Today I know that loving my self is mainly about self-respect.  It’s the only dependable way I have control over creating love for myself.  In the past when expecting love from an external source, and what I got did not fill my void I felt even worse. No one could love me until I loved myself.  I am able to receive no more love than the amount of love I have for me.

Attending church in my youth was just something I was made to do. Thought I got little from it. Turns out though, there was a bit retained.  Once thing I remember comes from the Bible and the book of Corinthians:

Love is patient,
Love is kind.
It does not envy,
It does not boast,
It is not proud.
It is not rude,
It is not self-seeking,
It is not easily angered,
It keeps no record of wrongs.
Love does not delight in evil
But rejoices with the truth.
It always protects,
Always trusts,
Always hopes,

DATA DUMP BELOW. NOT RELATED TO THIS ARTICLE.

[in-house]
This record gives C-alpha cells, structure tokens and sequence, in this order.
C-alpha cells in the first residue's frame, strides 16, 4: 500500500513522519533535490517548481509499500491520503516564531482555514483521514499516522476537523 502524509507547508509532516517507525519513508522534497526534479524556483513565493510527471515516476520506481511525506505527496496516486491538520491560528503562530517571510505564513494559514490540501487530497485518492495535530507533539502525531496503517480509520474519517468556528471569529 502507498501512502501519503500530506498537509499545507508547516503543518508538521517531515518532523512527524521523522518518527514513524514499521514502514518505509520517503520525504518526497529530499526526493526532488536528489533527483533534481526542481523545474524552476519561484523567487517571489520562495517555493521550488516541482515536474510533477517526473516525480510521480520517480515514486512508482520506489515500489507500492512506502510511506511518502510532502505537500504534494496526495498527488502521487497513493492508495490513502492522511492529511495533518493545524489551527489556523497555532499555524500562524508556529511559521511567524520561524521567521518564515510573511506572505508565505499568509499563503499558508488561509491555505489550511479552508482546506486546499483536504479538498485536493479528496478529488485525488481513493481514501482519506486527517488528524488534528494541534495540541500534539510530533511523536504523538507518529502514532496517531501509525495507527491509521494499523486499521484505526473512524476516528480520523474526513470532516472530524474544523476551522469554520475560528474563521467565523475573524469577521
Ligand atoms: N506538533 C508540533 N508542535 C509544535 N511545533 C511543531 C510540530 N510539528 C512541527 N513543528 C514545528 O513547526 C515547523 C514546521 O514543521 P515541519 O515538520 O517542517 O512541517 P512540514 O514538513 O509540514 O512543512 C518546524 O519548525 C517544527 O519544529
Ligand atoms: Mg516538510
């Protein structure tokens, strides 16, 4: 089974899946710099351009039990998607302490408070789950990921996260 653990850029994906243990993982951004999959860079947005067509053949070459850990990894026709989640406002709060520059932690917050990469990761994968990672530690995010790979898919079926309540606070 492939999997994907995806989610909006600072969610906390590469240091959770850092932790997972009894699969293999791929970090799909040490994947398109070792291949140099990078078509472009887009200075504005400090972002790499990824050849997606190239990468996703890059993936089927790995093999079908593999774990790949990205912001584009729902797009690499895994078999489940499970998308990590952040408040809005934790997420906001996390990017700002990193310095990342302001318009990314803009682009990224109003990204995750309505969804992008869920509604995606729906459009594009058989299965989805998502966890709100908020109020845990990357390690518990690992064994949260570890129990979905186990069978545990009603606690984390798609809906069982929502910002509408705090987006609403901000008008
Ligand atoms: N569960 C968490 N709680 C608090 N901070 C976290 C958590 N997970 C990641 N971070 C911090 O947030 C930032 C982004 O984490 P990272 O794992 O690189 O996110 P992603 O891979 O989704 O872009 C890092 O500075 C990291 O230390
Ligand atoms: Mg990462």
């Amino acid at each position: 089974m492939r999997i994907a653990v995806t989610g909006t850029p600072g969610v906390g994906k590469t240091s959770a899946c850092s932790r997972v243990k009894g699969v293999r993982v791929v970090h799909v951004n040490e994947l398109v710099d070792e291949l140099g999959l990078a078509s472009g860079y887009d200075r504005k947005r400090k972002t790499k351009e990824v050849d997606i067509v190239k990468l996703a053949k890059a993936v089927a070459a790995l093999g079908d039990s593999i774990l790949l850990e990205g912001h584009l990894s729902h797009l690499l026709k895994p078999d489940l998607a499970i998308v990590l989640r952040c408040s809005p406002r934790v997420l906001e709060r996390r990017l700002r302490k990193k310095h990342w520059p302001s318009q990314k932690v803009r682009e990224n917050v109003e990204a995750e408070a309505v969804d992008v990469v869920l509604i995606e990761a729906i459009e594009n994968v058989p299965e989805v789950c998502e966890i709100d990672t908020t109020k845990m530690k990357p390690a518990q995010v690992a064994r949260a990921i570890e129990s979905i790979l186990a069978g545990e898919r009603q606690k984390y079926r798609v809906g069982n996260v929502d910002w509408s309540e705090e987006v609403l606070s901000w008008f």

Always perseveres.
Love does not fail.

In secular expression, similar thinking is found in the poem “I Must Love Myself” by J. Earl Evans:

Before I can begin
to love anyone else,
I have to find a way
to first love myself.
Loving myself should be
an easy thing to do.
If I can pat you
on the back,  I can do
the same for me too.
I have to learn to love myself
this is true.
Because no one can love me
as much as I do.
I must find a way
to give myself a break,
and be able  to love myself
no matter what it takes.
I’m not alone
feeling the way I do.
I hope to one day love myself,
just as much as I love you.

I imagine if I thought for a while I could create a fairly long list of the ingredients I used to fall in love with myself (most days anyway).   Highest on the list would be: forgiving my self!  Only by letting go of wrongs done, failings and mistakes could the blemishes I placed on myself begin to fade. It took saying “I’m sorry” to a lot of people.  Too, I learned in some cases there is no good to come of trying to express regret to those wronged.  For some it only makes things worse (a difficult lesson).